Discovering Asia's ceramic development

The Turiang ship (+/- 1370)

Sukhothai underglaze guan, height 18cm
Underglaze guan-style jar from Sukhothai. Finely-drawn decoration includes flowers, scrolls & geometric motifs.
Chinese  celadon guan, height 27cm
Celadon covered guan made in Longquan.
Nested Chinese beakers, height 7.5, 10 and 12.5cm
Chinese brown-glazed beaker set.
(From the collection of Datuk Lim Chong Keat.)

Sukhothai ring-handled jars, height 8.5 and 9cm
Underglaze ring-handled jars from Sukhothai.

Sisatchanalai ringhandled jars, height 12 and 13cm
Ring-handled jars from Sisatchanalai with thin, early green glaze.
Sisatchanalai underglaze plate, diameter 27cm   Chinese celadon plate, lotus medallion, diameter 24cm
Plates from Sisatchanalai (left) and China (right). At this stage, China's production technology appears far superior - but Sisatchanalai will make rapid progress in the years ahead.

This shipwreck was discovered in 42 metres of water, 100 nautical miles from shore. Only the surface of the site has been investigated, but timber samples and construction details indicate that the ship was built in China. She is likely to have been 26 metres long with a beam of 7.5 metres. She was built in the Chinese tradition, with axial rudder, and with frames and hull planks joined by iron nails. The ceramic cargo was found reasonably well stored, in compartments separated by transverse bulkheads.

The Turiang's ceramics comprise Chinese celadon from the famous Longquan kilns, Sisatchanalai early green-glazed jars and bottles (this early green glazed ware is sometimes called celadon, but here we are making a distinction; the photos to left and right show the markedly different glazes), and Sukhothai underglaze fish and flower plates, plus assorted pots from kilns in southern China. Vietnam is represented by its earliest type of underglaze decorated bowls.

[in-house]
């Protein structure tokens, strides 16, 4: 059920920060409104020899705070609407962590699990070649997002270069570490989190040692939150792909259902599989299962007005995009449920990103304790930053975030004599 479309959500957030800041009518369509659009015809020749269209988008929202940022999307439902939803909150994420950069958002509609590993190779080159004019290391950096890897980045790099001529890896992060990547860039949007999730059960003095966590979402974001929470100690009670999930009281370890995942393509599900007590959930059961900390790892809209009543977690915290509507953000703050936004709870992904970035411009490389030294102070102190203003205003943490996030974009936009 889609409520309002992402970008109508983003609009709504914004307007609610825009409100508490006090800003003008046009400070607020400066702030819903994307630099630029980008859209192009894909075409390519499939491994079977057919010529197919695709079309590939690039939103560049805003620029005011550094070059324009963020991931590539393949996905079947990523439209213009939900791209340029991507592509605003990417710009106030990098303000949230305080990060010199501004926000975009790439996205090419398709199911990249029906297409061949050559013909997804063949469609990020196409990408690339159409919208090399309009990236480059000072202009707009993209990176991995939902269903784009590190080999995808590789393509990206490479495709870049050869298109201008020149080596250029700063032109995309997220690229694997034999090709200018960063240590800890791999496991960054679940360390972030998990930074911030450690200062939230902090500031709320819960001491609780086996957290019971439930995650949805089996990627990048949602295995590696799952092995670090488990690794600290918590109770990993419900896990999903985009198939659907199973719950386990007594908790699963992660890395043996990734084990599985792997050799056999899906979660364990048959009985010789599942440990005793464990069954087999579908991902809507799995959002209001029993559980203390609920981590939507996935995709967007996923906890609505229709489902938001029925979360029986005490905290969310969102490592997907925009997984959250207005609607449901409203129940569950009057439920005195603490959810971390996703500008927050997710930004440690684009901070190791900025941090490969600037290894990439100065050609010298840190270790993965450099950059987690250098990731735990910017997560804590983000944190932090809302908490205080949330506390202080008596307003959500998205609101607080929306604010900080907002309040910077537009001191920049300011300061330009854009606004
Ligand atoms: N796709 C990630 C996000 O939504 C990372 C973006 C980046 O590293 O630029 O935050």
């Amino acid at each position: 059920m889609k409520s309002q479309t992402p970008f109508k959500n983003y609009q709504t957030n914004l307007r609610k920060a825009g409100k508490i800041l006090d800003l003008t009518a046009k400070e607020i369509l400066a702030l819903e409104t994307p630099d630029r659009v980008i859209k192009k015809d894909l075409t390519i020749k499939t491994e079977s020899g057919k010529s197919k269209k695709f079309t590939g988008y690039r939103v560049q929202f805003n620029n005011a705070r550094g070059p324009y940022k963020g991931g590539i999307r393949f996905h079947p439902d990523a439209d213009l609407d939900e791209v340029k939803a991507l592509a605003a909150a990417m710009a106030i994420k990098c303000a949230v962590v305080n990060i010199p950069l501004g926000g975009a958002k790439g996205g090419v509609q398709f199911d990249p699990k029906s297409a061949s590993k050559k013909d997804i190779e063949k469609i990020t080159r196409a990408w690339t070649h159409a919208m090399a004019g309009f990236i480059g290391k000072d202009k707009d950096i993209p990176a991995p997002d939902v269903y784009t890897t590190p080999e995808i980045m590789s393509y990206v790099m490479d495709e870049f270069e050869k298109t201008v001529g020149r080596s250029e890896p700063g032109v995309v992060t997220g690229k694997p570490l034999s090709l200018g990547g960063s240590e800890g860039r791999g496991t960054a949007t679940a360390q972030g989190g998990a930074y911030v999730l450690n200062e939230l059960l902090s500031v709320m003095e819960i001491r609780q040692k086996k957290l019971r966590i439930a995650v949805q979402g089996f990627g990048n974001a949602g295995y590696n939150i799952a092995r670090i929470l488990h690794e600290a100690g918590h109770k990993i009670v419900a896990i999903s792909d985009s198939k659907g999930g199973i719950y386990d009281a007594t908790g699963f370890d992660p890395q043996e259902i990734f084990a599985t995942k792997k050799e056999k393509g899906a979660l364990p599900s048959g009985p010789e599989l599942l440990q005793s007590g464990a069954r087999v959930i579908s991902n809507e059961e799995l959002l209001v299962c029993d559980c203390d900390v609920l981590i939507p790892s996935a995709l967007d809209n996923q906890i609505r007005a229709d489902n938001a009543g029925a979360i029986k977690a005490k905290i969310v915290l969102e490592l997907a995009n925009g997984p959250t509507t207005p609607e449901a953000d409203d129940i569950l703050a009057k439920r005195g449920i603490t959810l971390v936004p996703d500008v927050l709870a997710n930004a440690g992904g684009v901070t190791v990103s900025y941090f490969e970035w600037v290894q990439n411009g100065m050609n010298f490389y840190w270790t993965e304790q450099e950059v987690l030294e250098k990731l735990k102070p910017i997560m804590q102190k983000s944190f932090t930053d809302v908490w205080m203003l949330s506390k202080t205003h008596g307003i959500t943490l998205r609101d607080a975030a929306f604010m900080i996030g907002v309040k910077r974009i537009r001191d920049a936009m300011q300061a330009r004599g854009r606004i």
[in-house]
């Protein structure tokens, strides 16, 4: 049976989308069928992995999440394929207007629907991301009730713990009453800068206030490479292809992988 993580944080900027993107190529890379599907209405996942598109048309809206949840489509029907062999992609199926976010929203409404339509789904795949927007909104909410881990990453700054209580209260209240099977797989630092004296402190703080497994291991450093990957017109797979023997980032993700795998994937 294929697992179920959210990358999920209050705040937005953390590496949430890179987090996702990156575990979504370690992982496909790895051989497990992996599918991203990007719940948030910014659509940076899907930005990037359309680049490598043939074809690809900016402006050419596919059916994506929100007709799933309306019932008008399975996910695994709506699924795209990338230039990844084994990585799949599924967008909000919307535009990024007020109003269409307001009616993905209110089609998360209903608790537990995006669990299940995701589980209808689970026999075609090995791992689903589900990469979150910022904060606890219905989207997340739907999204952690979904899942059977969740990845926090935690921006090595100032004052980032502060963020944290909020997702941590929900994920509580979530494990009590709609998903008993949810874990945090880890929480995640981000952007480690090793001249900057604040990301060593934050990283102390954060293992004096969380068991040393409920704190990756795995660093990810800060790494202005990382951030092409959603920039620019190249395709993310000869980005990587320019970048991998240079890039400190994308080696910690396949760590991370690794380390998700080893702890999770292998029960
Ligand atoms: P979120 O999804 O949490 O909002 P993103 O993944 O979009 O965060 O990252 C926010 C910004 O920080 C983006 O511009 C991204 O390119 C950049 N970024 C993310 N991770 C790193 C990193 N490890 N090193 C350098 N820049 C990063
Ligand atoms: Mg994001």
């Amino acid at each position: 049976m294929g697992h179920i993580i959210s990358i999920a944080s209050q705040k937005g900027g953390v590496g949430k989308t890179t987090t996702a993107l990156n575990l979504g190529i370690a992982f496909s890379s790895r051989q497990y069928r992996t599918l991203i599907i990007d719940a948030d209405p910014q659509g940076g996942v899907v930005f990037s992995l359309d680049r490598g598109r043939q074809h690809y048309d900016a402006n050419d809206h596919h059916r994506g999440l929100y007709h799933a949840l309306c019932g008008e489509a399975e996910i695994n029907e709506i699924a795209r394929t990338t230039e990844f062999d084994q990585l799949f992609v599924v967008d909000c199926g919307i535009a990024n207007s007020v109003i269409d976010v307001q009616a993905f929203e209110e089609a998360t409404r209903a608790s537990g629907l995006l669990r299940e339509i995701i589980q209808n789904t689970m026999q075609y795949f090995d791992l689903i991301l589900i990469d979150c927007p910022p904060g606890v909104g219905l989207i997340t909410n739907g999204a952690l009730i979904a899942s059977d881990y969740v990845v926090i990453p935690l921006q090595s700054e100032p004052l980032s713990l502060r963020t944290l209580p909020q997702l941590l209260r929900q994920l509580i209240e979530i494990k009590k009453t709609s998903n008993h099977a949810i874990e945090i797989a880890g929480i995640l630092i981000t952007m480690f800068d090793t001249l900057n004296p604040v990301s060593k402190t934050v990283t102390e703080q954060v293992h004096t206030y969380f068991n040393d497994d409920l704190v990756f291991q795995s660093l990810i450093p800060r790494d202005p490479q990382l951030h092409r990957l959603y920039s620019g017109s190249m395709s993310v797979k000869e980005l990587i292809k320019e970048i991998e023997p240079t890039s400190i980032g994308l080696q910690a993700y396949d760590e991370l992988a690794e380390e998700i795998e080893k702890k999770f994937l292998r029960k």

Large quantities of Chinese celadon in the Turiang cargo, and none yet found from Sisatchanalai, suggest that the Sisatchanalai kilns were not yet producing celadon, which would later become its most successful export. Until this discovery, it was thought that Sukhothai started underglaze production after Sisatchanalai had developed and exported celadon. The Turiang has forced a rethink.

Tubular supports were used while firing the Chinese celadon: both scars and remnants of the supports can be seen. Tubular supports were adopted at both Sukhothai and Sisatchanalai; this evidence that they were already in use at Longquan suggests that they may have been introduced to Thailand by Chinese potters.

Fish designs show lively variation, but the range of fish motifs from Sukhothai is very similar to the range from Sisatchanalai. The fish which follow are all from Sukhothai, but one could not probably not tell that without seeing the original ceramic. (Then one can tell from the clay and the glaze.)

Flower designs from Sukhothai and Vietnam are similar, but those from Si-Satchanalai are quite different. The three examples on the left are from Sukhothai; the three on the right are from Sisatchanalai.

Sukhothai flower
Sukhothai flower
Sisatchanalai flower from T-043
Sisatchanalai flower from T-042
Sisatchanalai flower from T-410

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